Since state is not a living entity but a legal entity which cannot function without human agency. It is therefore, that the state has to act through its servants. The concept of tortious liability of the state refers to situation when the state can be held vicariously liable for the wrongs committed by its servants. State may sue and be sued by the name of the Union of India or by the name of the State as the case may be.
The above mentioned concept triggered the makers of the constitution to mention the liability of Union and State Government that they can be sued under any contract(tortuous liability as well). The government and state can be sued or sue with regard to their respective affairs under under article 294B.
Liability of State in contract
Article 298 empowers Union and State to enter into contract on carrying on any trade or business and acquisition, holding or disposal of any property.
The first part of Art 299 lays down the manner of formulation of such contract which specifically provides that all contract in the exercise of executive powers of Union or State shall be expressly to be made by the president or governor as the case may be. The second clause of Art 299 makes it clear that neither President or Governor shall be held liable personally in respect of any contract or assurance made or executed for the purposes of the constitution. As soon as the contract is executed with the Government of India in accordance with this article 299 , the whole law of contract as contained in the Indian Contract Act comes into operation. Even the principle of promissory estoppel will also apply in any case of written or unwritten contract.
Liability of State in Torts
For the beginners, tort is a civil wrong arising out of breach of civil duty or breach of non contractual obligation remedy against which is through damages or compensation.
In India, king can do no wrong theory hardly applies. Even during the rule of the East India Company this concept of immunity was not followed. The state is held vicariously liable, which means when the responsibility of the act of one person falls on another person it is called vicarious liability. For example, if a waitor in a restaurant drops a hot pot of coffee on you and burns you, the restaurant is liable for the waitor actions. In pursuance , Article 300 of the Indian Constitution states that the Government of India or a state government may sue or be sued in the name of the Union of India or the state, depending on the circumstances, and that any legal proceeding against the Government of India or a state government may be instituted in any court of law within the territory of India. In addition, it states that any legal proceeding against the Government of India or a state government may be instituted in any court of law within the territory of India.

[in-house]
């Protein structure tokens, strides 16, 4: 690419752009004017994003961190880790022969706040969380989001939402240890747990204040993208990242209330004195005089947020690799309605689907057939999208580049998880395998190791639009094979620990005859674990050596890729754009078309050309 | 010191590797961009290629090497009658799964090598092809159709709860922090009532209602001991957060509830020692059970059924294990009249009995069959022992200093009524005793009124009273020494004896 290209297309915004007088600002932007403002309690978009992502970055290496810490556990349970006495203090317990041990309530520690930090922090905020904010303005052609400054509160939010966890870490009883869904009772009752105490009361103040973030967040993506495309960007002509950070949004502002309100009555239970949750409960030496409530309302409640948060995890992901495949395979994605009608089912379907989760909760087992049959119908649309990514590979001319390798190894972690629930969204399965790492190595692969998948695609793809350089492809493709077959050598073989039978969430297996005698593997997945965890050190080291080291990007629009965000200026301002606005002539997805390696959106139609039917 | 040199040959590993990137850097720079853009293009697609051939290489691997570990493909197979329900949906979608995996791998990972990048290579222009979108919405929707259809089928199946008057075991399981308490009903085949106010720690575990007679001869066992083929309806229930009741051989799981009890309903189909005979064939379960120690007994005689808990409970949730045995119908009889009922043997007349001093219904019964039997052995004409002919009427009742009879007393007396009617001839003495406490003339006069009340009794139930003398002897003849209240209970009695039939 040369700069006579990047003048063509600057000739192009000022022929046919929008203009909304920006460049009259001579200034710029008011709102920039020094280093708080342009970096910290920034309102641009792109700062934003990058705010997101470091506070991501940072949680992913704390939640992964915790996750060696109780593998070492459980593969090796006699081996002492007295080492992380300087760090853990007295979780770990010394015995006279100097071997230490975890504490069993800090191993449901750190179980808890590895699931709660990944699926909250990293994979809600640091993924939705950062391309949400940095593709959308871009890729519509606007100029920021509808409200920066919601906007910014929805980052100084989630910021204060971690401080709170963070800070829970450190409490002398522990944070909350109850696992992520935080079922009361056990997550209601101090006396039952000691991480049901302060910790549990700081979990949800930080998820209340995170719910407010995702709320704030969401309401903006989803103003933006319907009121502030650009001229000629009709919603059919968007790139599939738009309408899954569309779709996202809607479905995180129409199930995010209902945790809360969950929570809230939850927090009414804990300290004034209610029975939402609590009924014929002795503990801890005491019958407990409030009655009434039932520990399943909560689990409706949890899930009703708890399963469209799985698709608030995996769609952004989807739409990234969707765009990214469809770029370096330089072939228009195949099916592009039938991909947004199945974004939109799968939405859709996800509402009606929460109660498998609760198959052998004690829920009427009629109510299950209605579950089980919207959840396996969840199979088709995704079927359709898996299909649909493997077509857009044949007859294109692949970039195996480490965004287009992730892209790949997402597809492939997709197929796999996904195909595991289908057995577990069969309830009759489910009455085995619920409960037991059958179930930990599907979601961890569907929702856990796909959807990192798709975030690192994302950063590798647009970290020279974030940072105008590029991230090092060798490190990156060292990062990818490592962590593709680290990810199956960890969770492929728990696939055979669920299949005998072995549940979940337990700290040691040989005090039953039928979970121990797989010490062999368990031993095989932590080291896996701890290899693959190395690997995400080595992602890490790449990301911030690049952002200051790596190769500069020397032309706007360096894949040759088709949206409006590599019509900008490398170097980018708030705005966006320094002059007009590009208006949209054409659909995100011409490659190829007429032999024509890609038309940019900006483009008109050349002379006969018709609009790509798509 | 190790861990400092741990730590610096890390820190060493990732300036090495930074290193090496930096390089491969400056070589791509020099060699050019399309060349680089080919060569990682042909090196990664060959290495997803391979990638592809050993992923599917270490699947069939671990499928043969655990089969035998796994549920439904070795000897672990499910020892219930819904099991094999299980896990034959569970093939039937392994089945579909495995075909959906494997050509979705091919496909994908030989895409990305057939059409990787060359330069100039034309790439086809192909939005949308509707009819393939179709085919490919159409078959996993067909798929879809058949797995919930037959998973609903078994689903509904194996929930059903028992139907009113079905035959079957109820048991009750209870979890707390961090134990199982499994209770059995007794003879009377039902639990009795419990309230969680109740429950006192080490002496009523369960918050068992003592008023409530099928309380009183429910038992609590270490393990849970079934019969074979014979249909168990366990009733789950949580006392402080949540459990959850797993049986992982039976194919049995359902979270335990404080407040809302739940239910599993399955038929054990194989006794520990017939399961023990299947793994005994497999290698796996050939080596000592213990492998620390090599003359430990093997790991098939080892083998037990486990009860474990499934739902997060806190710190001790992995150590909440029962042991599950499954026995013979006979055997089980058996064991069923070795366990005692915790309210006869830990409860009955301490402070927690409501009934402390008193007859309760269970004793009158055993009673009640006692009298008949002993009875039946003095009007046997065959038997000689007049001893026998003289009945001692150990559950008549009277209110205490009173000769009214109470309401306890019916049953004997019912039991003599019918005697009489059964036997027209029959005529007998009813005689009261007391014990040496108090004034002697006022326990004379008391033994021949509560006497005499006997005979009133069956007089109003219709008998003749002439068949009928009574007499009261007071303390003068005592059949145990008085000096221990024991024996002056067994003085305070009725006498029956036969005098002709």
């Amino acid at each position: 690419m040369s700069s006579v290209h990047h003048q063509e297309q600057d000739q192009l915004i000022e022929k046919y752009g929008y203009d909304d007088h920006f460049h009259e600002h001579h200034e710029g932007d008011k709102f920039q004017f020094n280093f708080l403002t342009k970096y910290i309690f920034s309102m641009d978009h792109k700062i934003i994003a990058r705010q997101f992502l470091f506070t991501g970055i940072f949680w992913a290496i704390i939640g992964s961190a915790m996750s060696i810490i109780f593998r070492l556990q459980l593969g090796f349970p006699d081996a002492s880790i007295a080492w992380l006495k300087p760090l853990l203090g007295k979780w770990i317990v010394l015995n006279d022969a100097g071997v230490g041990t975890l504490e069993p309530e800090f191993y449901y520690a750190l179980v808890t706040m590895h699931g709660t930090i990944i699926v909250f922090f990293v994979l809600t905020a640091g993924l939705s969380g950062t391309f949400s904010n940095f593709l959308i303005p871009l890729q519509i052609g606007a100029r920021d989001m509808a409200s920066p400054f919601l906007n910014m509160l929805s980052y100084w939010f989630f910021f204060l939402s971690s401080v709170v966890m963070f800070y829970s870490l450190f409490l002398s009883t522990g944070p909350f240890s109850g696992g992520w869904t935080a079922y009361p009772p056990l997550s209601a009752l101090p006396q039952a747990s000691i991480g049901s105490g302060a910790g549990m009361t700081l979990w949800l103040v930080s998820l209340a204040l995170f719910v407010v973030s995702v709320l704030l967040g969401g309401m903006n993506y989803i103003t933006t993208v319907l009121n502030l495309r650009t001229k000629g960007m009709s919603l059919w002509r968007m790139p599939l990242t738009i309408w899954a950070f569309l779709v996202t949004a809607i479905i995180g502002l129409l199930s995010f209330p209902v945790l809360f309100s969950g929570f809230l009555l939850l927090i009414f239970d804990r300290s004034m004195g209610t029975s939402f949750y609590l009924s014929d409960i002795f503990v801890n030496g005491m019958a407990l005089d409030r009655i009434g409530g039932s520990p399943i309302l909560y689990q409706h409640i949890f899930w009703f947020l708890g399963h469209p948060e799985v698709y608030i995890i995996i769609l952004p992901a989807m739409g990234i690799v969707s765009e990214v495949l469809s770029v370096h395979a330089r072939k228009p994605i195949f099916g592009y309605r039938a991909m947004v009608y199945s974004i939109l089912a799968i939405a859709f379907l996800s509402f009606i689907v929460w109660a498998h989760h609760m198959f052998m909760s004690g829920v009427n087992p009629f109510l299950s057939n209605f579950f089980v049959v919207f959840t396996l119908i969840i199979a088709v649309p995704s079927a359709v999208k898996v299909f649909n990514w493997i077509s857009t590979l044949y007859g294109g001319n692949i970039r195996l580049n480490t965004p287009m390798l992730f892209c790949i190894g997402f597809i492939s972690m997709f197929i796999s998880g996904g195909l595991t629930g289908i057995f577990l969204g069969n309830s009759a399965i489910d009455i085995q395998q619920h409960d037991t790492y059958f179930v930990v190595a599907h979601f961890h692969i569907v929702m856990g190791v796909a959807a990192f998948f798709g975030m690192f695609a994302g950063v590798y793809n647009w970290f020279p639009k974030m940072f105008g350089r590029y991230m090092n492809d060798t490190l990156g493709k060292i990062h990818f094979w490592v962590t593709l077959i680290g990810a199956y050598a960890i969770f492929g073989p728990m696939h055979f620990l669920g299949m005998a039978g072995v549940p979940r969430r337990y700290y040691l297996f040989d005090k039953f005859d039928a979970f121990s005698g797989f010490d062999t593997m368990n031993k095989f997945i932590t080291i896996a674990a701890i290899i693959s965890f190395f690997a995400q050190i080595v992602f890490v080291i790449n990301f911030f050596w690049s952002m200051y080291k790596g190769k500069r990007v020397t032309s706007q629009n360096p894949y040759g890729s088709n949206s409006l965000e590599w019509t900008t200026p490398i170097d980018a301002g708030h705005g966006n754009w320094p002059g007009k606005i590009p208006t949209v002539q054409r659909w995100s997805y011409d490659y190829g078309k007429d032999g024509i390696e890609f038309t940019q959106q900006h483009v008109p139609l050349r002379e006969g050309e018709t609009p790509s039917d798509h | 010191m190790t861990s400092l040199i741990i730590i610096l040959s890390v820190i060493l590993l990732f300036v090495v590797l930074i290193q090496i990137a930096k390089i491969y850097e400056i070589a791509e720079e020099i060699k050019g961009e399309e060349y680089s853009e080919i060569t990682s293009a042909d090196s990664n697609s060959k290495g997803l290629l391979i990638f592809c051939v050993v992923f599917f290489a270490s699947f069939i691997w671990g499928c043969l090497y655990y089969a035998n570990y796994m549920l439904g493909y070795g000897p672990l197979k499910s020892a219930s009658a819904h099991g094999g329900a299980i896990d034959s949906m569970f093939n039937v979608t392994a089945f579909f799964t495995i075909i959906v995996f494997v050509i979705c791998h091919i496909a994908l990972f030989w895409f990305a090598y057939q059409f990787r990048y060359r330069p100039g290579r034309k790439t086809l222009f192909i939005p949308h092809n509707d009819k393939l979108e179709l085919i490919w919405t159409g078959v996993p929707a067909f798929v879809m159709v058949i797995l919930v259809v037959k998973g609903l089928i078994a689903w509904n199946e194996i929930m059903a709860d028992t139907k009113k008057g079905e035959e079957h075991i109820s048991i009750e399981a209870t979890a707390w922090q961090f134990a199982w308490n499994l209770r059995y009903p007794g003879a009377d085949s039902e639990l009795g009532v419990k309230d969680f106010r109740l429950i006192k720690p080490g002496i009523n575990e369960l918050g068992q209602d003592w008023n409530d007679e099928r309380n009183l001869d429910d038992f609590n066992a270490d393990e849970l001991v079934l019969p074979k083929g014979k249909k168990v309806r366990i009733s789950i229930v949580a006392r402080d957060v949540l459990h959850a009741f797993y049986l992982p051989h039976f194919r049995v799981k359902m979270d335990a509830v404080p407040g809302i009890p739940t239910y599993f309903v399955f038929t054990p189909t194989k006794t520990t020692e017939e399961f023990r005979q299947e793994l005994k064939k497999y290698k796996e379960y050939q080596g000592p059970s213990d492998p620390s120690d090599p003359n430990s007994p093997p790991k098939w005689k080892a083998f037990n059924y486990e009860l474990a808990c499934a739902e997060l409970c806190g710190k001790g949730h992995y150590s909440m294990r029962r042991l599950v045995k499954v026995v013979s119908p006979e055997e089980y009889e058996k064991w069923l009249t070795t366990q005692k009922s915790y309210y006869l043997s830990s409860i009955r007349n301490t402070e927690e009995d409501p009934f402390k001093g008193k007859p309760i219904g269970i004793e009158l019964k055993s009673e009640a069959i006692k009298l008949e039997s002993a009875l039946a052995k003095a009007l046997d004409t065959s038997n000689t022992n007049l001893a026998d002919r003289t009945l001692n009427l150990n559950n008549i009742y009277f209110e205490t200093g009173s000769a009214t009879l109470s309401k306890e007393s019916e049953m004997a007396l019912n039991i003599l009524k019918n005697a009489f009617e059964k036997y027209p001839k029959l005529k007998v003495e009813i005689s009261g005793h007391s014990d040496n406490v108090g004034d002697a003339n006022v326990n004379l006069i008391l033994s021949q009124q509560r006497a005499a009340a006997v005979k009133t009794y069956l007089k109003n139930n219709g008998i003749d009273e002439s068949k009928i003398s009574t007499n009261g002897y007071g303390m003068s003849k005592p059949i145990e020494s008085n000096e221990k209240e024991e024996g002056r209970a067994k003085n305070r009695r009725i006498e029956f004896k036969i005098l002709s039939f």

It further stipulates that no act or proceeding against government of India or state shall be called in question by any court on ground that it is not an act or proceeding of government of India or state unless proved. This means that the government’s actions or proceedings are generally presumed to be valid and authorized, and the burden of proof is on anyone challenging the validity or authority of such actions or proceedings. Article 300 establishes the legal process for initiating and resolving disputes involving the government and sets out the rights and obligations of the government in such matters. The liability of the State was dependent on the nature of the act and the category of power in which it was placed viz sovereign or non-sovereign power of the State.
Difference between sovereign and non- sovereign functions.
Sovereign functions of the state can be defined as those functions where the state is not answerable before the court of law for their performance. These functions are mainly concerned about the defence of the country, maintenance of the armed forces of the country, and maintenance of peace in the territory. These functions can only be performed by the state for external sovereignty and that is why they are not amenable to the jurisdiction of ordinary civil courts and are primarily inalienable functions. But apart from this, there are various sovereign functions of the state which are also not primarily inalienable which include taxation, police functions comprising maintenance of law and order, legislative functions, administration of law and policies, and grant of pardon.Non-sovereign functions are those functions that are amenable to the jurisdiction of an ordinary civil court and if the state does any tortious act or breach of contract, it will be liable for the wrong done. But today, it has become very difficult to differentiate between the sovereign and non-sovereign functions of the state. The courts have started holding most of the governmental functions as non sovereign thereby increasing the tortuous liability of the state.